Smyth knew that libraries discard books all the time to make room for new ones. But many libraries have volunteer groups that take the discards and resell them to raise money. Or libraries donate discards to shelters, schools or less fortunate towns and cities.
But as Sam Clay, Fairfax’s longtime library director, launched a plan to revamp the county system, no books were given to the Friends of the Library for seven months this year, and more than 250,000 books were destroyed, Smyth said.
“If I didn’t pick up some of these books,” Smyth said, “no one would believe it.”
Smyth took her box of rescued books to the Fairfax government center, dumped them on a county official’s desk and demanded answers. The next day, Aug. 30, a directive went out to all branches suspending the discarding of books. Fairfax Board Chairman Sharon Bulova (D) said she is going to ask the library administration on Tuesday to put a hold on its new strategic plan until the board and the public have more of a chance to weigh in.
The discarded books have opened a broader discussion about the library’s long-term plan, which would eliminate the requirement for fully trained librarians, reduce branch staff and cut the amount of time children’s librarians spend helping families inside their libraries.
The plan has drawn criticism from current and former library employees as well as patrons, who say it reduces services and jobs. The critics also say that public and employee input was limited before a test version of the plan was launched.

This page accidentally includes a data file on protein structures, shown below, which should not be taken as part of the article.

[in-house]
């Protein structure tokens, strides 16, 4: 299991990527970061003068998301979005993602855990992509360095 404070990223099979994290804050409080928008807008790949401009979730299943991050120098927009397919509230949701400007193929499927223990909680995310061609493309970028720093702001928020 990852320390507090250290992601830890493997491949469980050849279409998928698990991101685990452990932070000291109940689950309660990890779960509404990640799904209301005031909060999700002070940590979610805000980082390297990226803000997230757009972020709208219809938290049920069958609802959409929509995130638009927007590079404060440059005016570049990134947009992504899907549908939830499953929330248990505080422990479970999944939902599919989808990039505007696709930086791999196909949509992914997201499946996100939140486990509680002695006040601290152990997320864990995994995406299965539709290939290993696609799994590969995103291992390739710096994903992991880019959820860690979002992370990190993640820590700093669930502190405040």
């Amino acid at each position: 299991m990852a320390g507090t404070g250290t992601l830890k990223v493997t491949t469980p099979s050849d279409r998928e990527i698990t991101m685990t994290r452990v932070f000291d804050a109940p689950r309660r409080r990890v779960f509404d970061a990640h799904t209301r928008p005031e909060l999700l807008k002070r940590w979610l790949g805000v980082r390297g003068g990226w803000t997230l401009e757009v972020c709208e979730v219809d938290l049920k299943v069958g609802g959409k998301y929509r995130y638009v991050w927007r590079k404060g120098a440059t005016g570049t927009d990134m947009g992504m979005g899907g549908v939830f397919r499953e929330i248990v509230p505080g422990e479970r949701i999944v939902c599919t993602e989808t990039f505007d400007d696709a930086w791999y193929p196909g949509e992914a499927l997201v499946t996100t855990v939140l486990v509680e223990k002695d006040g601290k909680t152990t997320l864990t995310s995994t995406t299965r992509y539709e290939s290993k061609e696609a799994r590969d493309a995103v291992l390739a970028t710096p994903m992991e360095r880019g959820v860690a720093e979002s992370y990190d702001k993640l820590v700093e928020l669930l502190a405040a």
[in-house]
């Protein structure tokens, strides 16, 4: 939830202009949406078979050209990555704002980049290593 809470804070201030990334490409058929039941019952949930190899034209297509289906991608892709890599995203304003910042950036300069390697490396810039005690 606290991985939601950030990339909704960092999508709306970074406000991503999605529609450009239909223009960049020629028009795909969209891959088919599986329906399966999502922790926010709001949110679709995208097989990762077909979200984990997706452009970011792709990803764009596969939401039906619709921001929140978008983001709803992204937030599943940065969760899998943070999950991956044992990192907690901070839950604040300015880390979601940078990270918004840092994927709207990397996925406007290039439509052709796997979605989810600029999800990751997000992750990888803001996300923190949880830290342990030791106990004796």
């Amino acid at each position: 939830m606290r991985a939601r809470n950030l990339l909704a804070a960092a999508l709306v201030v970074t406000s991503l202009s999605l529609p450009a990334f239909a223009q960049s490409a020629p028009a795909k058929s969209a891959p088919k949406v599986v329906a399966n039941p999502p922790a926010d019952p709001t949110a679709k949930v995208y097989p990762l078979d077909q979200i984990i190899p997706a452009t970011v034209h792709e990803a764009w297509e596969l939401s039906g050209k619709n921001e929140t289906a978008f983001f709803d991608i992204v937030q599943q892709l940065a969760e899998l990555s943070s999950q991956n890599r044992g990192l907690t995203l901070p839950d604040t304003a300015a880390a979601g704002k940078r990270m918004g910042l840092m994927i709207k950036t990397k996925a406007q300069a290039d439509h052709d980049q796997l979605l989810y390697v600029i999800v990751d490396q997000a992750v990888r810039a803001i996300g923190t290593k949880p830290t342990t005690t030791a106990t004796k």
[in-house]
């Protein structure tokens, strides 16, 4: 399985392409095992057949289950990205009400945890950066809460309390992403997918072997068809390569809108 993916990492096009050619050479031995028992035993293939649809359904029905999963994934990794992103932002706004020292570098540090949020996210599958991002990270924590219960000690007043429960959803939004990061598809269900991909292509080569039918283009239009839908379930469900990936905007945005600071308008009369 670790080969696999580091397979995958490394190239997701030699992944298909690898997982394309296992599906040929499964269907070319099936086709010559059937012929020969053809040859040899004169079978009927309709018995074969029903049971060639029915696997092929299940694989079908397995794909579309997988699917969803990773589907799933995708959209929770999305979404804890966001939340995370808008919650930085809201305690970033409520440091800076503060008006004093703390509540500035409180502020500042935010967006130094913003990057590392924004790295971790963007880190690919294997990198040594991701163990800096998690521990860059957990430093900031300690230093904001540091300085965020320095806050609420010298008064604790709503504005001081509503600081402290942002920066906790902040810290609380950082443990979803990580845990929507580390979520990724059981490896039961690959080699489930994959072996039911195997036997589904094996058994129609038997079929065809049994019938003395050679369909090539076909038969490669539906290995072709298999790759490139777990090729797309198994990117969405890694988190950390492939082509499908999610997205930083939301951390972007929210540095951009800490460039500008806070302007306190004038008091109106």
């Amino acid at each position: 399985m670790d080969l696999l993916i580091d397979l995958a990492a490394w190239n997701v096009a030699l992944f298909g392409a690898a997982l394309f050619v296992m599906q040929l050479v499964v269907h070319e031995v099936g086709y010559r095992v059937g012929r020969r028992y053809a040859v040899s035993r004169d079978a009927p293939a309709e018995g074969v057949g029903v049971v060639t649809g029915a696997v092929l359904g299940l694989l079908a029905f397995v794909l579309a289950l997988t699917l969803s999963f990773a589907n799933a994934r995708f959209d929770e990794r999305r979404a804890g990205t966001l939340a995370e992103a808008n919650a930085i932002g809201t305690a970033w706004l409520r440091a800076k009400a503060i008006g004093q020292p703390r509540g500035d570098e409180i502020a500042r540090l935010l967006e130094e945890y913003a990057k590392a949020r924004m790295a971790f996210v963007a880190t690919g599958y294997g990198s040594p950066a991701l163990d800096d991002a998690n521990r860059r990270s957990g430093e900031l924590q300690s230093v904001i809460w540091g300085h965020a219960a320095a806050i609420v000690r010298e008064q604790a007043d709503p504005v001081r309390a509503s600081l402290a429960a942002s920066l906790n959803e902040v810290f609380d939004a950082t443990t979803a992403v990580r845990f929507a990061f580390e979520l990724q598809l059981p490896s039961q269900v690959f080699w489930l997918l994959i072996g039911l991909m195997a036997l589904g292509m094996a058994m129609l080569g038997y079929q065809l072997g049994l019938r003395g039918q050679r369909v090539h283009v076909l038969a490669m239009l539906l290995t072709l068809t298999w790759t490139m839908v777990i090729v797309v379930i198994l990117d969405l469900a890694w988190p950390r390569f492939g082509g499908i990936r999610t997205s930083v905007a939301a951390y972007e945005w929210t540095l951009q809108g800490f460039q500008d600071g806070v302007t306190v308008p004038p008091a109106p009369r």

Clay, who has been head of the Fairfax library system for 31 years, defended his plan as necessary to deal with declining budgets and to remake libraries in the digital age. The strategic plan lists the first part of its “future direction” as transitioning from “a print environment to a digital environment.”
Clay has proposed hiring librarians who may not have master’s degrees to run branches, hiring people without bachelor’s degrees to staff the libraries, and having children’s librarians spend 80 percent of their time devising and running outreach programs instead of working in the libraries. He said jobs would be eliminated by retirements and attrition, not by layoffs.
“We’ve got decrease after decrease,” Clay said. In the past five years, the libraries’ budget has been cut by 23 percent and library visits have declined about 10 percent. Circulation is down about 6 percent over that time.
“We’ve got to turn that around. . . . We’ve got to get the library in the community, to bring people to the table,” Clay said. “I want to be the table.”
Library patrons and employees are complaining loudly. At a recent Fairfax library board meeting, Jennifer McCullough, president of the library employees association, said the plan “does not require that every library have available staff who specialize in youth services. How does that serve the community?”